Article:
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Nicaragua shares its borders with Costa Rica, Honduras, the Pacific Ocean, and the Caribbean Sea. The largest country in Central America, Nicaragua is known as “the land of lakes and volcanoes.” Mountains, coastal plains, and a tropical rainforest also fill the landscape.

  • Population: 5,991,700
  • Life Expectancy: 75 years
  • Access to Safe Water: 85%
  • School Enrollment: 94%
  • Land Mass: 50,336 sq. mi.
  • Literacy Rate: 78%
  • Under Age 5 Mortality Rate: 24/1000
  • Average Annual Income (GNI): 1,650

Facts about Nicaragua

Nicaragua recently has been experiencing slow economic growth. This is due to the fall of volume of some resources, affecting more than 1,550,000 people in the labor market. About 45 percent of the population earns less than minimum wage.

In 2013, there was an outbreak of dengue, a disease transmitted by mosquitoes. Symptoms include high fever, headache, vomiting, and skin eruptions. There were at least 6,100 suspected cases.

The World Food Program estimates that in some areas of Nicaragua, about 23 percent of children under the age of 5 suffer from chronic malnutrition.

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Progress in Nicaragua

Thanks to the generous support of our sponsors. World Vision was able to work alongside communities to accomplish the following in 2013.

  • Trained community leaders on child rights to address cases of child abuse and educate community members on how to protect children.

  • Provided leadership training for local youth by inviting them to participate in community meetings and organizing campaigns against drugs and violence.

  • Focused on disaster preparedness by developing emergency plans and conducting simulation exercises for adults and children in an effort to keep them prepared.

  • Improved community education by starting reading clubs for school children, and by updating schools with new desks and learning materials.

  • Expanded economic opportunities for youth through vocational education in agriculture, mechanics, handicrafts, and business management.

  • Decreased malnutrition in the community by cultivating gardens and educating families and school children about irrigation, pest control, and organic fertilizers.

  • Sent health promoters out into the community to teach parents how to reduce childhood illnesses, and how to battle the outbreak of dengue fever.

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    World Vision in Nicaragua Today

    World Vision is committed to partnering with the people of Nicaragua to improve their lives today and to help enact sustainable solutions for the future of their children, families, and communities. World Vision’s child sponsorship program plays a vital role in this partnership, with donors from the United States sponsoring more than 17,100 girls and boys. In addition to sponsorship, World Vision operates other programs that benefit communities in Nicaragua. Highlights include:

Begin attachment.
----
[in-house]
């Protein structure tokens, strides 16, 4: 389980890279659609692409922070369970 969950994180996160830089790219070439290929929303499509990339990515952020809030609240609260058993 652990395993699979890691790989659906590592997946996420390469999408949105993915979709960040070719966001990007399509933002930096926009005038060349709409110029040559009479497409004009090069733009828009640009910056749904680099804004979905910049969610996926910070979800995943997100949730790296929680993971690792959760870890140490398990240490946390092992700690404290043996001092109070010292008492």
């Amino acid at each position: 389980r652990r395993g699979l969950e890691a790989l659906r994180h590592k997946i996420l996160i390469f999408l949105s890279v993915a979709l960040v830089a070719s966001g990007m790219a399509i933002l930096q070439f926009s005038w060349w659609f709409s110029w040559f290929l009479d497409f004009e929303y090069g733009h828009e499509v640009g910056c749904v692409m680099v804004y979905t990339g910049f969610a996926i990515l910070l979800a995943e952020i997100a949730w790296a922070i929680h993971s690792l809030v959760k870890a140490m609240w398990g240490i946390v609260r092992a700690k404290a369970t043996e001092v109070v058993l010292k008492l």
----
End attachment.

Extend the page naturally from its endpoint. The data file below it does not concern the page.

• Improving nutritional status of children through the implementation of 1,960 family gardens.
    • Having communities participate in hygiene initiatives to prevent diseases.

    World Vision History in Nicaragua

    World Vision assistance dates back to a 1972 earthquake in Nicaragua; child sponsorship began in 1990. Since then, some of World Vision’s major accomplishments have included:

    • Assisting thousands of people fleeing civil conflict with relief supplies in the 1970s.
    • Improving the lives of people in prison through literacy, carpentry, mechanics, printing, and gardening training in the 1980s.
    • Helping farmers in agricultural production, raising livestock, and constructing irrigation systems and reservoirs during the 1990s.
    • Changing the lives of children with cleft palates or severe burns through reconstructive surgery, medicine, supplies, transportation, and housing in the beginning of the 21st century.

    Geography & People

    Geography and people

    Nicaragua shares its borders with Costa Rica, Honduras, the Pacific Ocean, and the Caribbean Sea. The largest country in Central America, Nicaragua is known as “the land of lakes and volcanoes.” Mountains, coastal plains, and a tropical rainforest also fill the landscape.

    Natural resources include gold, silver, copper, tungsten, lead, zinc, timber, and fish.

    About 90 percent of Nicaragua’s population lives in the Pacific lowlands, which make up the western third of the country. Most Nicaraguans have mixed Amerindian and Spanish ancestry and speak the official language of Spanish. Residents also speak indigenous dialects.

    Families are close-knit, and extended families often live together. Nicaraguans use both of their parents’ surnames. They use the father’s name as the family name, but the mother’s last name comes at the end of the full name.


    Nicaragua gained independence from Spain in 1821 after nearly 300 years of Spanish rule. Following decades of military regimes, the Somoza family ruled as dictators for more than 40 years, beginning in 1936.

    The Sandinista National Liberation Front ousted the Somoza family in 1979 after a civil war that killed at least 50,000 people. Internal and external political tensions continued until 1990, when the government held free elections.

    In 1998, Hurricane Mitch devastated the country, killing at least 3,000 people and leaving hundreds of thousands more homeless.

    Despite continued political tensions, Nicaragua still holds democratic elections today.

    Prayer Requests for Nicaragua

    • That students would be able to complete their education so they can have more promising opportunities in the future.
    • For plentiful harvests in gardens so children can enjoy better health.
    • For the protection and care of children vulnerable to abuse and neglect.
    • That families living in poverty would have opportunities for better futures.